Project NOAH creates storm surge warning system

Posted at 07/01/14 9:36 PM

MANILA - The government's Project NOAH is developing a storm surge warning system similar to typhoon signals being issued by state weather bureau PAGASA.

In November last year, a deadly storm surge wrought havoc on Tacloban City and coastal towns in Leyte and Samar.

The state weather bureau has been questioned for not giving an appropriate warning when it comes to storm surge.

Now, Project Noah has listed four different warning signs that will alert coastal communities about an impending storm surge.

SS1 or storm surge signal number 1: A water level surge as high as 2 meters or about 6 feet. Swimming and surfing will not be allowed, fishermen are advised to take precautions, and residents are advise to strengthen their houses.

SS2 or storm surge signal number 2: A water level surge as high as 3 meters or about 9 feet. Fishing is not allowed, and residents are advise to prepare for evacuation.

SS3 or storm surge signal number 3: A water level surge as high as 4 meters or about 12 feet. Residents are advised to evacuate to higher ground.

SS4 or storm surge signal number 4: A water level surge of 5 meters or about 15 feet or higher. Residents are strongly advised to evacuate.

The warning signal system is in its final stages of approval. Project Noah has identified 67 provinces prone to storm surges, all of which have coastlines.

Project NOAH also developed storm surge hazard maps that will predict the date and time of surge impacts, as well as the water level rise in coastlines.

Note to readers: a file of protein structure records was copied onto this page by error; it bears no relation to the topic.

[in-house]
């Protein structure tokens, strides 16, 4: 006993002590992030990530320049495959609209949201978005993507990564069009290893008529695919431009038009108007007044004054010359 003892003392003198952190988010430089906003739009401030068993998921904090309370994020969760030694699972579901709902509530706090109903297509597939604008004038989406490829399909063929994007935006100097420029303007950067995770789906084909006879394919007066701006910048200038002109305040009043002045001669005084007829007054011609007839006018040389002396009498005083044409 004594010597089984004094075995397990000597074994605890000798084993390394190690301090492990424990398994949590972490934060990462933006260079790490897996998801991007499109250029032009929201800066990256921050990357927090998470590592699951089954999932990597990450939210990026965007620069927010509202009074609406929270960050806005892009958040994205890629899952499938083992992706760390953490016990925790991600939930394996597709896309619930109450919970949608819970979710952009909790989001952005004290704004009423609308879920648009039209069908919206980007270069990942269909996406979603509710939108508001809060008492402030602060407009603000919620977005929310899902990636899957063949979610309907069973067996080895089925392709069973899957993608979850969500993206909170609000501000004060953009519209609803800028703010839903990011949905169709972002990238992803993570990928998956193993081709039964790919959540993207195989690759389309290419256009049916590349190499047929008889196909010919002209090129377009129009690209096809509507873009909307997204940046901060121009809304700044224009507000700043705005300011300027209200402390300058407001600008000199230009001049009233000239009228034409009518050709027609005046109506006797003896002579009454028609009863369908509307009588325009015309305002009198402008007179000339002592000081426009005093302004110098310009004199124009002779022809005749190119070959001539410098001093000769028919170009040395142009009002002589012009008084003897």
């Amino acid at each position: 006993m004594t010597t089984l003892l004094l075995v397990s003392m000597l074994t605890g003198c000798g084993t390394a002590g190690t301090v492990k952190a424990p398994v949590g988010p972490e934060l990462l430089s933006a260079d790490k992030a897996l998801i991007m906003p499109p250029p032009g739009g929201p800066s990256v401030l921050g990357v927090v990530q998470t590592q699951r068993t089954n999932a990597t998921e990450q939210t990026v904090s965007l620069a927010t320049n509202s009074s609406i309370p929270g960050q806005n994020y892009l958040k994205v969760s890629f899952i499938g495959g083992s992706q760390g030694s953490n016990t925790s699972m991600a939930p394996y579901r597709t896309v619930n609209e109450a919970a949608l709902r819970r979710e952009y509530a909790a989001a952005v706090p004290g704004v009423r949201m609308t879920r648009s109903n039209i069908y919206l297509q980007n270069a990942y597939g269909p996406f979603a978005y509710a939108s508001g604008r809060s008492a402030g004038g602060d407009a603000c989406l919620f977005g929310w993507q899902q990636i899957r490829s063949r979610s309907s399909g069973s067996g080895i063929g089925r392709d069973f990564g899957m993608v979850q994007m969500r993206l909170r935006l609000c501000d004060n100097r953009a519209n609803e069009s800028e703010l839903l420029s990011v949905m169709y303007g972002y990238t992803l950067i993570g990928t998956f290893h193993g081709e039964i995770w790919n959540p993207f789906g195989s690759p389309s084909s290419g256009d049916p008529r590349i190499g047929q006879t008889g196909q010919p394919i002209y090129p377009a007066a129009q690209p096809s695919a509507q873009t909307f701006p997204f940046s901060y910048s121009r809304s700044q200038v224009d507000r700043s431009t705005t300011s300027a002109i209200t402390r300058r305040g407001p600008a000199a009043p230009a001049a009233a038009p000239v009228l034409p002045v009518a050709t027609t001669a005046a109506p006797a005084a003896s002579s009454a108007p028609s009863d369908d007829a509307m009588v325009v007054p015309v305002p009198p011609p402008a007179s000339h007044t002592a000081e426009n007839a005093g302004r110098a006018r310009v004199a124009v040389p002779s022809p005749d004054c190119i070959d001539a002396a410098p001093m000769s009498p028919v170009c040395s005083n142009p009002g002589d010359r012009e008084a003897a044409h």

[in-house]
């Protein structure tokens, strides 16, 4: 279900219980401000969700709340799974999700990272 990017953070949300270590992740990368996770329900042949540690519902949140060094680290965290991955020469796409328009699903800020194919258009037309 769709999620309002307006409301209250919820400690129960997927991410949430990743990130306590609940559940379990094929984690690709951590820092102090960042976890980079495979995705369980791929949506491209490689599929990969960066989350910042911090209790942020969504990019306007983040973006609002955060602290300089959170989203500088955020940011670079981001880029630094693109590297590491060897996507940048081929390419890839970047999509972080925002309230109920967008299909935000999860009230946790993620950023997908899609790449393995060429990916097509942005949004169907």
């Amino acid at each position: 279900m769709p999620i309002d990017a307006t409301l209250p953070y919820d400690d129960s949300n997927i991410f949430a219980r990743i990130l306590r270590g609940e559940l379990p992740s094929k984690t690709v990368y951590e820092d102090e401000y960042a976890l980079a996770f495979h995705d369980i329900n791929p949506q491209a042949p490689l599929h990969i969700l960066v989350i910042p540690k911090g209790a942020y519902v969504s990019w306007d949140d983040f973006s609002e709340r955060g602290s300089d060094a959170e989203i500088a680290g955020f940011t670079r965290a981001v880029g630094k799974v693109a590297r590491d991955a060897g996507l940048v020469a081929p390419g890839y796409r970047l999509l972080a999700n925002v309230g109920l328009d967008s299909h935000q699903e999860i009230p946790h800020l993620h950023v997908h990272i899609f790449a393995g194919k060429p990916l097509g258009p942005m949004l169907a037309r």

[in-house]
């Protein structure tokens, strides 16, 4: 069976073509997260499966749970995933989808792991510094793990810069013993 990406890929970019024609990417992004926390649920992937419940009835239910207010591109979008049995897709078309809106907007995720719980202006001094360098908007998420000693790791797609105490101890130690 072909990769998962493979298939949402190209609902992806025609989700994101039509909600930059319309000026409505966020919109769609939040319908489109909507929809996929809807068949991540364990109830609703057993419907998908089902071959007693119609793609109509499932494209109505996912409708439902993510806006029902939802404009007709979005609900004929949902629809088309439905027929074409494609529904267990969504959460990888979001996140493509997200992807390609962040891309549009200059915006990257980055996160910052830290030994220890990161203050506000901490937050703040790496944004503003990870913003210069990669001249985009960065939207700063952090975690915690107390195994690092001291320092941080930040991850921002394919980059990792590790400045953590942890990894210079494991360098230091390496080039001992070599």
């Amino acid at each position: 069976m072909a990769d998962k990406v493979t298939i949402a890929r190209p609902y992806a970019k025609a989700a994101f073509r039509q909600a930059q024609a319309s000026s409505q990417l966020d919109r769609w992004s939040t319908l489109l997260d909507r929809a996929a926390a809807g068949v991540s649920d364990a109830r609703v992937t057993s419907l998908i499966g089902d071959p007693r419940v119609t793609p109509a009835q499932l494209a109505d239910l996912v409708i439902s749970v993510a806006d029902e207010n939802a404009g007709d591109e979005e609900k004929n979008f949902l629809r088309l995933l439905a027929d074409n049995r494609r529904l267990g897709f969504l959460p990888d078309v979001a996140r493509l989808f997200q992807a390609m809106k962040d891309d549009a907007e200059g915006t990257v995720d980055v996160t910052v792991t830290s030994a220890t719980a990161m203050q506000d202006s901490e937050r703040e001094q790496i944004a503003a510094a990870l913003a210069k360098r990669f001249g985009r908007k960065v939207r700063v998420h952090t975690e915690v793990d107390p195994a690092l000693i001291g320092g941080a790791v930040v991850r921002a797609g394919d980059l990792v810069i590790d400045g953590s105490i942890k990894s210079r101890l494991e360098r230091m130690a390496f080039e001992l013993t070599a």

It recently created a hazard map for Bataan, Pampanga, and Bulacan.

The map shows towns like Hermosa, Orani, Masantol, Lubao, Sasmuan, Hagonoy, Paombong, Bulacan, and Obando totally submerged in floodwaters in an event of a storm surge.

Another hazard map created for Agusan Del Norte, which is alongside the coastline of Tacloban, could be submerged by as much as 5 meters or 15 feet of sea water in an event of storm surge.

Jo Briones, storm Surge specialist of Project NOAH, said scientists learned many lessons learned from super typhoon Yolanda. "Kapag pinalikas ang mga residente malapit sa coastline, kailangan sundin. May mga report kami na iyung ibang homeowners, hindi umalis dahil natatakot manakawan."

The flood unit of Project NOAH is also developing flood hazard models and maps to predict more efficiently the rise in water levels especially in heavy populated areas.

It developed a flood warning system on its website wherein local government units can monitor floodwater levels along 17 of the major waterways in the country. [LINK: "website" www.dream.edu.ph/products/water-level-forecast. ]

Project NOAH flod modeling chief Chino Uichanco said Cagayan de Oro recently used the project's forecasts. "Umulan sa bundok nila, na-predict natin 6 hours in advance kung ano water level sa populated areas nila," he said.